Our photo of the day shows a snow leopard walking in the mountains of Ladakh, India. This image, taken with a camera trap set by Panthera’s Media Director, Steve Winter, captures the stealth of this big cat. With their camouflaged pelts and elusive nature, snow leopards are known to locals as mountain ghosts - rarely seen phantoms that are often only identifiable by their tracks frozen in the snow.
Learn more about the snow leopard.
Learn more about Panthera's Snow Leopard Program.
Our photo of the day features the 19th snow leopard collared through the Panthera-SLT study in Mongolia, who is estimated to be 6-8 years old!
Check back for updates on her activities & learn about Panthera's Snow Leopard Conservation Program.
Read answers to common questions about GPS collars, a critical research tool used to better conserve the Endangered snow leopard.
Snow Leopard: Stories from the Roof of the World Book Release with Contributions from Panthera’s Snow Leopard Scientists
On July 30th, the University Press of Colorado published a new book entitled Snow Leopard: Stories from the Roof of the World, featuring contributions from Panthera’s Vice President, Dr. George Schaller, and Panthera’s Snow Leopard Executive Director, Dr. Tom McCarthy, based on their decades of snow leopard conservation research.
Tune in to CBS This Morning news program Saturday at 7am EST to see coverage of Panthera's and SLT's first ever findings of snow leopard dens with mothers and cubs from our Mongolia project.
This Morning airs at 7am EST but check local listings for exact air times.
*Update: The CBS segment featuring Panthera’s snow leopard videos has been postponed. Check back with us for updates on the airing and thank you for your support!
Unprecedented Footage Provides Glimpse into the World of Young Snow Leopards
New York, NY - For the first time, the den sites of two female snow leopards and their cubs have been located in Mongolia's Tost Mountains, with the first known videos taken of a mother and cubs, located and recorded by scientists from Panthera, a wild cat conservation organization, and the Snow Leopard Trust (SLT).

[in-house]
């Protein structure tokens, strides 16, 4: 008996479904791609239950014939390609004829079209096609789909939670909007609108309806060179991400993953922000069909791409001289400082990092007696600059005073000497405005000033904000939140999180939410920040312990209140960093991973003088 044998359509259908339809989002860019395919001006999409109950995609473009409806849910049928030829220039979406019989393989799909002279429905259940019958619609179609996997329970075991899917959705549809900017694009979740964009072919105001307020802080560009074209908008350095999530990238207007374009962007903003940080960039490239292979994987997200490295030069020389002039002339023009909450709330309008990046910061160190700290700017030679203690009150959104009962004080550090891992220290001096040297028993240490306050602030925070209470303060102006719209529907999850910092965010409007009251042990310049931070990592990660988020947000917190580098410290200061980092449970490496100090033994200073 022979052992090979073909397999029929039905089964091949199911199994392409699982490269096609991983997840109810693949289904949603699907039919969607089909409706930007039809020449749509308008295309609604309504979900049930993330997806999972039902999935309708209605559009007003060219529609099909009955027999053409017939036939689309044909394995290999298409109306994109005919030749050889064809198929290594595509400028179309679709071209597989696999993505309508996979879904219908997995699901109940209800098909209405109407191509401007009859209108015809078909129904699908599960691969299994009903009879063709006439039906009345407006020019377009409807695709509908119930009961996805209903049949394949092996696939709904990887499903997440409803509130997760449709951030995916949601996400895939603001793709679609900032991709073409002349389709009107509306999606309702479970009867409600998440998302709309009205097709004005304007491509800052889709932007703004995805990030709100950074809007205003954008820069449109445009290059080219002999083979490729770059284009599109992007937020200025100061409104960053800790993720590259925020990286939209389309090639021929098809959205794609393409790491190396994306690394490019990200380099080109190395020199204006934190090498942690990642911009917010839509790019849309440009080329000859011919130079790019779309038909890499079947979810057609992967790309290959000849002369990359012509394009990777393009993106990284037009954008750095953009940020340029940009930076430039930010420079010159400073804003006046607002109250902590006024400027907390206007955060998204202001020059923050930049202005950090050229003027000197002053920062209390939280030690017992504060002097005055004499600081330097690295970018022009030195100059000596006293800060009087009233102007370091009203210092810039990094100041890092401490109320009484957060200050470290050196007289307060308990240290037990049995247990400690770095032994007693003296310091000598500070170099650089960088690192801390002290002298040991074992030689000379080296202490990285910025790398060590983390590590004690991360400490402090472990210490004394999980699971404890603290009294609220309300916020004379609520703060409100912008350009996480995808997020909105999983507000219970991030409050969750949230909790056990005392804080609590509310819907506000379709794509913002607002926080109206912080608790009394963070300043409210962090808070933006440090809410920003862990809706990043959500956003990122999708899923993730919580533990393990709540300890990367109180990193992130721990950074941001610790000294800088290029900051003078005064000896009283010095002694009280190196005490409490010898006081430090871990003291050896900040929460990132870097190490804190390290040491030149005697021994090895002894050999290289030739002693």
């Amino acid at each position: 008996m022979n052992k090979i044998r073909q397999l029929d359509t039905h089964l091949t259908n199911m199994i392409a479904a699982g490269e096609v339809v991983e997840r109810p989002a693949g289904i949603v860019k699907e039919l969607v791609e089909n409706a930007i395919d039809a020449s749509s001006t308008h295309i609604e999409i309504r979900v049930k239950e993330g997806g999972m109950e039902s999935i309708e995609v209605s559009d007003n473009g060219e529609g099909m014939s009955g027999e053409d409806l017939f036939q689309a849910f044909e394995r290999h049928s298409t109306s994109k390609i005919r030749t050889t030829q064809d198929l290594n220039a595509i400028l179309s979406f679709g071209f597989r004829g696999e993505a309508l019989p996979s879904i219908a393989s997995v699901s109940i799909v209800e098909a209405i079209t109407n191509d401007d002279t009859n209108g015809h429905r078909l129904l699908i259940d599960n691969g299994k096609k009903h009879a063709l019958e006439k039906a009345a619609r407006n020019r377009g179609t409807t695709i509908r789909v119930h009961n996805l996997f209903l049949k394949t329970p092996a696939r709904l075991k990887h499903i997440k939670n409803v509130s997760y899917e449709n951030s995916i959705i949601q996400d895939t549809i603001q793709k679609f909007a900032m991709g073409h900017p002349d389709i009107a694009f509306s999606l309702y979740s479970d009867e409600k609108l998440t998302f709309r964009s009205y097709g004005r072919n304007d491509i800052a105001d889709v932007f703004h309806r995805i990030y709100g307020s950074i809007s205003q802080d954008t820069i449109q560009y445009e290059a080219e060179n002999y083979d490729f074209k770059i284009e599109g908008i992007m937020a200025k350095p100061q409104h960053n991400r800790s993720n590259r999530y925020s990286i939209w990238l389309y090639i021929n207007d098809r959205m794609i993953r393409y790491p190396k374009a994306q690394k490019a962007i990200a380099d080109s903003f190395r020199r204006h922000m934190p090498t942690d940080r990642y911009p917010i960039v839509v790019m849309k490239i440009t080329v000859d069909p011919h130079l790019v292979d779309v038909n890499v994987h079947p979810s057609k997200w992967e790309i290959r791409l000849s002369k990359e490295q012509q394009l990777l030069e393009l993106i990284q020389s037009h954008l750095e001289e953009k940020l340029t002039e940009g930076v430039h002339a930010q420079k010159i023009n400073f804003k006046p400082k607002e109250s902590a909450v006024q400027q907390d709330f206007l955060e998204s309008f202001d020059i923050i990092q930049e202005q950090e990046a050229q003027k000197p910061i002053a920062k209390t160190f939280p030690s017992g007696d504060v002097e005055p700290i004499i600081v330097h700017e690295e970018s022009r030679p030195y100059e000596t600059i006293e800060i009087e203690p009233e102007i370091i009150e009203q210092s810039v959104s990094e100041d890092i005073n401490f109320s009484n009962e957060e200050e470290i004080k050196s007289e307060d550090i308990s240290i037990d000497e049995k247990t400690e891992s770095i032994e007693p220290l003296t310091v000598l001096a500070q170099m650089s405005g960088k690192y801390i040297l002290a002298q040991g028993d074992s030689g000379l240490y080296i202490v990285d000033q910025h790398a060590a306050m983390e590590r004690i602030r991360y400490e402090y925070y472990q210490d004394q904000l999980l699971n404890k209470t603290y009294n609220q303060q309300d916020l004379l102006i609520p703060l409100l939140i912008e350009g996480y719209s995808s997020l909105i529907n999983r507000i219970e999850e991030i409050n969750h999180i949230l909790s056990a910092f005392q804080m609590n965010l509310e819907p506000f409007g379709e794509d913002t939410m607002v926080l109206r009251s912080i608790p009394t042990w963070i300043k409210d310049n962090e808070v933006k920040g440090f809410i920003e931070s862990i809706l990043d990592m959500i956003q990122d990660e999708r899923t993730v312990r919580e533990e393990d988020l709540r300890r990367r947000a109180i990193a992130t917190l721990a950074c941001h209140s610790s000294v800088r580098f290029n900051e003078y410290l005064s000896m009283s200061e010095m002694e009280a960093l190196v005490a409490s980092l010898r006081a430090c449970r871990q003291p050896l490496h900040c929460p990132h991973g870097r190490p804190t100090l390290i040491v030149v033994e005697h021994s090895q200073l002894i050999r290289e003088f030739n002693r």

Canon recently released a short film entitled ‘Man and Beast’ that portrays the life of Panthera’s CEO and wild cat expert, Dr. Alan Rabinowitz, including why he has devoted his career to saving the world’s wild cats. Produced with a new and technologically advanced Canon Cinema EOS camera, the ten minute beautifully shot film features a powerful depiction of Dr. Rabinowitz’s childhood, during which he was faced with a debilitating stutter and sought solace in speaking to animals, that also had no voice. The film then moves on to portray Dr. Rabinowitz’s young adult life when he dedicated his career to saving and giving a voice to animals.
Watch the film here.
Today, as many as 400 snow leopards are believed to exist across the two northernmost provinces of Pakistan, and recently, scientists from the Norwegian University of Life Sciences and the Snow Leopard Foundation (SLF), whom Panthera partners with in the country, were lucky enough to capture two of these extremely elusive cats on camera. After retrieving digital images from camera traps set up in the Gilgit-Baltistan region of Pakistan, the researchers were amused to find a series of photos showing a snow leopard cub sniffing and then upending an SLF camera trap!
While snow leopards are extremely rare and are seldom seen in the wild (only 3,500-7,000 exist), local people who share their home with this big cat consider it to be one of the major threats to their livelihoods, by killing and feeding off livestock, including cattle, goats, and other domesticated animals. One of the biggest threats to snow leopards is retaliatory killing by people who have lost livestock. And often times, their fears may be real. A survey conducted in four regions of Mongolia revealed that 14% of livestock owners admitted to hunting snow leopards as retribution for loss of their livestock [*1]. A separate study found that 38% of the total livestock losses in Ladakh, India could be attributed to snow leopards [*2].
It’s no secret that big cats, just like their distant cousin, the domestic house cat, are characteristically curious, particularly when it comes to Panthera’s camera traps. Wild cats and other wildlife are naturally intrigued (and sometimes even spooked) when they pass through camera traps’ infrared sensors and trigger flashes of light, or spot the glowing, red light emitted by some of Panthera’s camera trap models. Most of the time, these cats react by taking a closer, quizzical look at the camera traps, and sometimes they sniff, paw and even ‘mark’ or spray Panthera’s camera traps to identify their territories.